Many animals employ various shapes, patterns, and colors to blend into their backgrounds or mimic other (usually more dangerous) animals. The body color of many spiders are often a compromise between being attractive to prey and inconspicuous to predators. Well, the orb-web spider Cyclosa ginnaga disguises itself as bird poo. Juveniles have a silver body less than 6 millimeters long, and they weave a decorative, silky white disc on their web to appeal to prey. Unfortunately, those very same characteristics seem to make them stand out to predatory wasps.
Now, a team led by I-Min Tso from National Chung-Hsin University, Taiwan, shows that the amazingly clever combination of the spider’s body coloration and its web decorations make it indistinguishable from bird poo to -- not only humans -- but even to wasps.
First, they measured the surface area of 125 C. ginnaga web decorations and 27 bird droppings in a forest at Wu-Shy-Keng in Taichung, Taiwan. They found no statistically significant difference.
Then, after collecting 10 spiders, the team measured the spectral reflectance of their body and the web decoration and of 6 randomly encountered bird droppings -- all in the field against a natural background of shrubs and leaf litter. They also measured the color contrast between the bodies and the decorations and found that the values were well below 0.1 hexagon units -- that’s the wasps threshold for discriminating between colors. In other words, the spiders and their webs were indistinguishable when viewed by predatory wasps.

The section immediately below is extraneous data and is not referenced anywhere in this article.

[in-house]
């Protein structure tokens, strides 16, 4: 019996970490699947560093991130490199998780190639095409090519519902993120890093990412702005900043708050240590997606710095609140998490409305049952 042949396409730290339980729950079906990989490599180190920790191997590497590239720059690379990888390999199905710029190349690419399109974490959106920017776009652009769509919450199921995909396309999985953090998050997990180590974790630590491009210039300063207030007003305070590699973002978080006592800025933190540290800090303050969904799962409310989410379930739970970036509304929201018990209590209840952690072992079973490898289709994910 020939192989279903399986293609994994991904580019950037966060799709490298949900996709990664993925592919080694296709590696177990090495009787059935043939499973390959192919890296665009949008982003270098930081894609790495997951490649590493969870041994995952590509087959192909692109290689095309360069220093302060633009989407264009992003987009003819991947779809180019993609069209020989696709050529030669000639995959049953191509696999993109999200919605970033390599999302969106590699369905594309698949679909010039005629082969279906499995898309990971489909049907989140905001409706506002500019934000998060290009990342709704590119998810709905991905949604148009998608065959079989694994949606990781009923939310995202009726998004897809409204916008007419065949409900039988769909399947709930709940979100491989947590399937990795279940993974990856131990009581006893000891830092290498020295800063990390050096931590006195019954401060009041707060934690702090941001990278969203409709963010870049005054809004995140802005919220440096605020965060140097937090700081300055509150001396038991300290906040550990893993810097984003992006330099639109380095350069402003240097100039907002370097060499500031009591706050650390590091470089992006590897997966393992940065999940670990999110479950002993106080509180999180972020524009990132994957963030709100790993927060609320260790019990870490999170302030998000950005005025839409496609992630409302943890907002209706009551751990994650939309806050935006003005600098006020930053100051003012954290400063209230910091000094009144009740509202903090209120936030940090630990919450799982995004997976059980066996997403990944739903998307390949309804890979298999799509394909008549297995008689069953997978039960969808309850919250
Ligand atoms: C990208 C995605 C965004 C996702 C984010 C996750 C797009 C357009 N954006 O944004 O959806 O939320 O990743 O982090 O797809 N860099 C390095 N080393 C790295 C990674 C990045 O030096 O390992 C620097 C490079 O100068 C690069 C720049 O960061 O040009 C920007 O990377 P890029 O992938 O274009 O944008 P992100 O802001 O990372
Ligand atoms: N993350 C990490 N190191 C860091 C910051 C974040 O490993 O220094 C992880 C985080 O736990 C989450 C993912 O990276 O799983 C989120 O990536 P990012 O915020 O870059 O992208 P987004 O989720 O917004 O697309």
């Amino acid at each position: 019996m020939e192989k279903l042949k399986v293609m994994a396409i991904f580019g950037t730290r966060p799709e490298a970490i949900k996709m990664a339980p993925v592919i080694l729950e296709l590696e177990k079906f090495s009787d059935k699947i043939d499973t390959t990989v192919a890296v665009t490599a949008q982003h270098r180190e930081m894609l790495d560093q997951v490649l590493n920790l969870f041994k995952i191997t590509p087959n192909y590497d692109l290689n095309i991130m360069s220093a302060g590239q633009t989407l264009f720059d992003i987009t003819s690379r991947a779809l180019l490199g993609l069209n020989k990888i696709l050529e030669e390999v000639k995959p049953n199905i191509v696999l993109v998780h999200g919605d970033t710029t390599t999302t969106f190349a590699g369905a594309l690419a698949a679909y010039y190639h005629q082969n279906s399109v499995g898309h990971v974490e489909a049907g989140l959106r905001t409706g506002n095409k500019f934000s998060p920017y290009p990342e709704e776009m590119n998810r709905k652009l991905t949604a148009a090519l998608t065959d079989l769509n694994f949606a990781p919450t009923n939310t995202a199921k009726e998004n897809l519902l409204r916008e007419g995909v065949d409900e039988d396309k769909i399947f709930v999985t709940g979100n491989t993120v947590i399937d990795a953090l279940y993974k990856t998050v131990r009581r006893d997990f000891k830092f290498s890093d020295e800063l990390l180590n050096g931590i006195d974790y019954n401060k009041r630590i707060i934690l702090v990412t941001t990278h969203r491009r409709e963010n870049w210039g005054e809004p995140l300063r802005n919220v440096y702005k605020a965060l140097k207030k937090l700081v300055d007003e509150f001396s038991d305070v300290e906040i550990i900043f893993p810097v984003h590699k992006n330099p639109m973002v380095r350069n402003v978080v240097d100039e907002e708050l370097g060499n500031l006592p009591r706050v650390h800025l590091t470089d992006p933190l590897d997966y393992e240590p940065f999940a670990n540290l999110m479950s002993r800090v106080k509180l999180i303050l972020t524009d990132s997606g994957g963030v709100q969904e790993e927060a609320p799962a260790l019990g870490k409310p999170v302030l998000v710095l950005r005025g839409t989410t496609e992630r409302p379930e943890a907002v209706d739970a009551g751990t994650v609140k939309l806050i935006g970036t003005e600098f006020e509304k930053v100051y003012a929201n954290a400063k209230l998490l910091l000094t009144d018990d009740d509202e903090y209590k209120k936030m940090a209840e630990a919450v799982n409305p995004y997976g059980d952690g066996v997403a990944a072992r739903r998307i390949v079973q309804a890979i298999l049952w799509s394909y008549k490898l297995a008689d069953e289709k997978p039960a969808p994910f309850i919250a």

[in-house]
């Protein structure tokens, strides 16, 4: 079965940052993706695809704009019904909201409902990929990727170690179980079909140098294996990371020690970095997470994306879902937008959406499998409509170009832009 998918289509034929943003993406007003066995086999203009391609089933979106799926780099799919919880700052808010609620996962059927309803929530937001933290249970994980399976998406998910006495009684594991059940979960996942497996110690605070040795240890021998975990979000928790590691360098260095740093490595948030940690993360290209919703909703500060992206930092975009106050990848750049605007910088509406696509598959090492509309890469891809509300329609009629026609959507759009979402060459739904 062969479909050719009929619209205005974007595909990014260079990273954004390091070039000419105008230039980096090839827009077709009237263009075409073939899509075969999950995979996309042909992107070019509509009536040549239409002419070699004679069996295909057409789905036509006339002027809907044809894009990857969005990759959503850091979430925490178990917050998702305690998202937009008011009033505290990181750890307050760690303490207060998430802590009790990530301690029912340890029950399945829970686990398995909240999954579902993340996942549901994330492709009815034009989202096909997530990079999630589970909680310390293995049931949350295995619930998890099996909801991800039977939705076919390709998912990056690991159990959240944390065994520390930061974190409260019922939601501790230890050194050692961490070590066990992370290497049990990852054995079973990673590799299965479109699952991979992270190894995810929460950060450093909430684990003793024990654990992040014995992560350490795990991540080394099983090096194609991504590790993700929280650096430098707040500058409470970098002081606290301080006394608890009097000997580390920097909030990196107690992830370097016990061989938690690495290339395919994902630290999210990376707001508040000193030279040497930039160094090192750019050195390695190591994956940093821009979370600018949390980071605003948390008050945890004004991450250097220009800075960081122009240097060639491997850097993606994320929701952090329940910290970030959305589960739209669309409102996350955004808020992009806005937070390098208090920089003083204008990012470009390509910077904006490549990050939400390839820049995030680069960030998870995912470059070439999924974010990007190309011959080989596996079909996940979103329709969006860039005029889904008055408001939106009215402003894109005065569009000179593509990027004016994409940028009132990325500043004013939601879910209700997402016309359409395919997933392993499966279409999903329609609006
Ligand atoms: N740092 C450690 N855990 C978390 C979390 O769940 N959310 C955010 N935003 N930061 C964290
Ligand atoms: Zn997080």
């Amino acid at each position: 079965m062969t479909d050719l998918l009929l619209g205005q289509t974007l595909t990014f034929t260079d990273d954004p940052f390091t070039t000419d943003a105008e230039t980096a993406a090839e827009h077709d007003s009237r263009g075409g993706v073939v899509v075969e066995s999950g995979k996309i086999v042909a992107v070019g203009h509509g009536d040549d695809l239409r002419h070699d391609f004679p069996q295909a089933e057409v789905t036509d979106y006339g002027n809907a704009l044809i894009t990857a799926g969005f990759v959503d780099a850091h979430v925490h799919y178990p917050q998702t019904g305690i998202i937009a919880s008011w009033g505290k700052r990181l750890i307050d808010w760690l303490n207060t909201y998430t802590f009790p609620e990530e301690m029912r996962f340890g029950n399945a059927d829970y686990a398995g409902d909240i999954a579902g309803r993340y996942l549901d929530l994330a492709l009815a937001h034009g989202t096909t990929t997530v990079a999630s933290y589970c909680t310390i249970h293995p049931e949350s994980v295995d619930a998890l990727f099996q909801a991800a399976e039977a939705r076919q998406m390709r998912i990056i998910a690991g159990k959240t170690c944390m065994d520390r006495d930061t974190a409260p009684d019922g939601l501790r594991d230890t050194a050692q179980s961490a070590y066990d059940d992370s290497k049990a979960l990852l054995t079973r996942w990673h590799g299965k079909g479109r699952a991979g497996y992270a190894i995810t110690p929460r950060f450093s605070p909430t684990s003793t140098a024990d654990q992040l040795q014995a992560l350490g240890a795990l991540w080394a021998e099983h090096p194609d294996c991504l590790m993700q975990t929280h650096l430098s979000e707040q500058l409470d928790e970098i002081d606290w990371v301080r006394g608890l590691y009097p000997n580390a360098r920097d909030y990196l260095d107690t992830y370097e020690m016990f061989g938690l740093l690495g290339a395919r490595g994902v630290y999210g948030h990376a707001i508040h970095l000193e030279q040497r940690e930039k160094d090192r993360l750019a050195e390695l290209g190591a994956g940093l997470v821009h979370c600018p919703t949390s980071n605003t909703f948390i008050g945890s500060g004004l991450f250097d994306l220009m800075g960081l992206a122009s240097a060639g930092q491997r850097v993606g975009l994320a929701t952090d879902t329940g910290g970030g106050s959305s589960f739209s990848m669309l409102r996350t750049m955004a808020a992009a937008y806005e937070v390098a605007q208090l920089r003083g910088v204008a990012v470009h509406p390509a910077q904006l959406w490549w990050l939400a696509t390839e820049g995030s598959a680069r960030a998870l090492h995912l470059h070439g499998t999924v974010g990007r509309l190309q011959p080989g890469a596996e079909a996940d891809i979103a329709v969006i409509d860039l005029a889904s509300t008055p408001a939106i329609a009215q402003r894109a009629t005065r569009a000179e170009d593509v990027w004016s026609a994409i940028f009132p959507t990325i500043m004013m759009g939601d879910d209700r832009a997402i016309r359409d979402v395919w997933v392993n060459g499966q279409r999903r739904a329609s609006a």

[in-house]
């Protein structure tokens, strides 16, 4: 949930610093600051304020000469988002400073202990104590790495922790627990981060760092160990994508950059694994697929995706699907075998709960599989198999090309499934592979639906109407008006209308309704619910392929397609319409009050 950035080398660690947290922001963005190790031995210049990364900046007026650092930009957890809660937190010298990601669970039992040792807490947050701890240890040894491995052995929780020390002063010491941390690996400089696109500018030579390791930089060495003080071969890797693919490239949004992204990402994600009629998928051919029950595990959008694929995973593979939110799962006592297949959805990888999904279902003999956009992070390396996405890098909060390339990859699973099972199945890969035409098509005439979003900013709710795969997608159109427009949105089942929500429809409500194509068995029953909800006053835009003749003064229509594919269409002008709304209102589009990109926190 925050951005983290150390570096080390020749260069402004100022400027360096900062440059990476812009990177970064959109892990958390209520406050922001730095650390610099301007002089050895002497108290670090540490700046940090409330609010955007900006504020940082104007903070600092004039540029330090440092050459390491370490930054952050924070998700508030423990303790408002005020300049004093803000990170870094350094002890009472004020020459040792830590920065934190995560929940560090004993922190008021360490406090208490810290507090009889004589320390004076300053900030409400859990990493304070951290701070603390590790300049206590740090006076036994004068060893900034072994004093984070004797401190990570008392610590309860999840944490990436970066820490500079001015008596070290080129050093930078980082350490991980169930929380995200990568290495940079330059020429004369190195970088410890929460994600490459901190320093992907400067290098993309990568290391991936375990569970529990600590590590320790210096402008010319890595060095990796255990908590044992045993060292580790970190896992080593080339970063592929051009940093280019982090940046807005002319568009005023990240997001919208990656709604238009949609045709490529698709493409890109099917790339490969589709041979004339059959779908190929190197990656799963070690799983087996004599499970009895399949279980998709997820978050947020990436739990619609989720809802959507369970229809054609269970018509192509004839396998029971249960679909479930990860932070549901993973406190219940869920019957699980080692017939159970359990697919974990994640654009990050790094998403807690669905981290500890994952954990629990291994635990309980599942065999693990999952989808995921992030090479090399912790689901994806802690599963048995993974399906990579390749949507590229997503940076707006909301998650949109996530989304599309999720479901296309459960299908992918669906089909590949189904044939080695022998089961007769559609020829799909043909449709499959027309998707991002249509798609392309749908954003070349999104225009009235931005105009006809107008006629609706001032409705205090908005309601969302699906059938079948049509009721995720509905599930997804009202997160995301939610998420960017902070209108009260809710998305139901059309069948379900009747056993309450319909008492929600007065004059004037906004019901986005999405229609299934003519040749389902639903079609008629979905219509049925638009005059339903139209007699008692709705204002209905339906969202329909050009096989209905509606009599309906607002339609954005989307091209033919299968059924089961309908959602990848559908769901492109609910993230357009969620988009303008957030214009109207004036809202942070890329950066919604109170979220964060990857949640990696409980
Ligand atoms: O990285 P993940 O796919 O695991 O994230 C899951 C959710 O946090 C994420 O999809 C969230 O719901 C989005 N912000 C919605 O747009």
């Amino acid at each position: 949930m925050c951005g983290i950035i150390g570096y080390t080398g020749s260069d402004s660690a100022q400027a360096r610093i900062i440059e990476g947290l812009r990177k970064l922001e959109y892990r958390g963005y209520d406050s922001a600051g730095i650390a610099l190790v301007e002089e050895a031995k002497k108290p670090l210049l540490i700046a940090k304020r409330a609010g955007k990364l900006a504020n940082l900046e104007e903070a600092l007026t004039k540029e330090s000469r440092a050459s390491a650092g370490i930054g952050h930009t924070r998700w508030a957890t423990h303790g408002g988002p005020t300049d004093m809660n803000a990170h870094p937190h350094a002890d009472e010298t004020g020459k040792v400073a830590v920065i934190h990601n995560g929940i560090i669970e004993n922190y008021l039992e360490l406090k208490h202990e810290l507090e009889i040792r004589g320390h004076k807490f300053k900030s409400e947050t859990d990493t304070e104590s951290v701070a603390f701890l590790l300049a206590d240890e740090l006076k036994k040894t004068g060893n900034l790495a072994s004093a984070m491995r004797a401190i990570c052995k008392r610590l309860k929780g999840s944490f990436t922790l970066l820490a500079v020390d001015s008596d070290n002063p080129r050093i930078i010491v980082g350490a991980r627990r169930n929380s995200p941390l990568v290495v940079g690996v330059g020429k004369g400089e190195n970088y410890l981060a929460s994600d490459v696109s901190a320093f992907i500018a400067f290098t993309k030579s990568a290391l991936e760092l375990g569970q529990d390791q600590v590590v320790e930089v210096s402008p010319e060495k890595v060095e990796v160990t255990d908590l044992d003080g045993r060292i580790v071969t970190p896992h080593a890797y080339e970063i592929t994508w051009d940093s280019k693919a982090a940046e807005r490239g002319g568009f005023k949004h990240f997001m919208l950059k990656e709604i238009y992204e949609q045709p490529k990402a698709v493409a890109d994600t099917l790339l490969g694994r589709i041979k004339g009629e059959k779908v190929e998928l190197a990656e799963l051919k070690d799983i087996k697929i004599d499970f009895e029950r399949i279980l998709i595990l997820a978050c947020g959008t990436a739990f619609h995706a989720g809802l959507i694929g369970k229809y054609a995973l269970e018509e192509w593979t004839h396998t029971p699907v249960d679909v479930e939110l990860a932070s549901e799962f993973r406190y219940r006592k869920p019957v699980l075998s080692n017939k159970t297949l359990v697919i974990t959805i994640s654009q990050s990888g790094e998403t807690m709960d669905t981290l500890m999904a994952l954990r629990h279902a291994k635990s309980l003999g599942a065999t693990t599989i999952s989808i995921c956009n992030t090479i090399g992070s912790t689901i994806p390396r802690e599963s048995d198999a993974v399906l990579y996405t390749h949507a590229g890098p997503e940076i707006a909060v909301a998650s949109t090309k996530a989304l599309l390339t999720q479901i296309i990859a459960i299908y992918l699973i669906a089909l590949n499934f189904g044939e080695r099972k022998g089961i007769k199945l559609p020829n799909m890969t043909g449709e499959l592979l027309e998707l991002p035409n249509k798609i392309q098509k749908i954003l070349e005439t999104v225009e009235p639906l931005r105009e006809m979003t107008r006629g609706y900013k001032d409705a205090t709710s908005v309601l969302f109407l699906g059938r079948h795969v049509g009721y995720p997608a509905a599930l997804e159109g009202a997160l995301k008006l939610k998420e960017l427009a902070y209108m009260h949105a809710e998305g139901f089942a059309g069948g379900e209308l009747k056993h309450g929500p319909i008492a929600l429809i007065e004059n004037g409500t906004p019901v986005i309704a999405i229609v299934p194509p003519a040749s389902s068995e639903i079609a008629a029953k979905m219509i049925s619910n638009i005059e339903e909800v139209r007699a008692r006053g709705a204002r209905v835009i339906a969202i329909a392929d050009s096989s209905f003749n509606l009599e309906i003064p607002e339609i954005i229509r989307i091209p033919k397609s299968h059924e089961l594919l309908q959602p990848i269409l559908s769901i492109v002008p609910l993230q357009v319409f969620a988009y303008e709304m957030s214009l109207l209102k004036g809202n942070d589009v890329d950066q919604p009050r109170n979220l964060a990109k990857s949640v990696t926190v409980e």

The team then blackened the spiders’ bodies with pen ink and the web decorations with carbon powder. They placed video cameras near webs and recorded hundreds of hours of footage of various combinations of experimental conditions using 156 spiders: bodies and decorations exposed, bodies concealed, decorations concealed, and bodies and decorations concealed. Wasp attacks were far greater when only the decorations were blackened.
Here are photographs of randomly sampled bird droppings (rows 1 and 3) compared with C. ginnaga web decorations (rows 2 and 4) at their study site. Notice how the droppings and the webs are similarly oriented, and even the backs of the spiders were designed to be a part of the masquerade.
The work was published in Scientific Reports this week.
Images: Min-Hui Liu, National Chung-Hsin University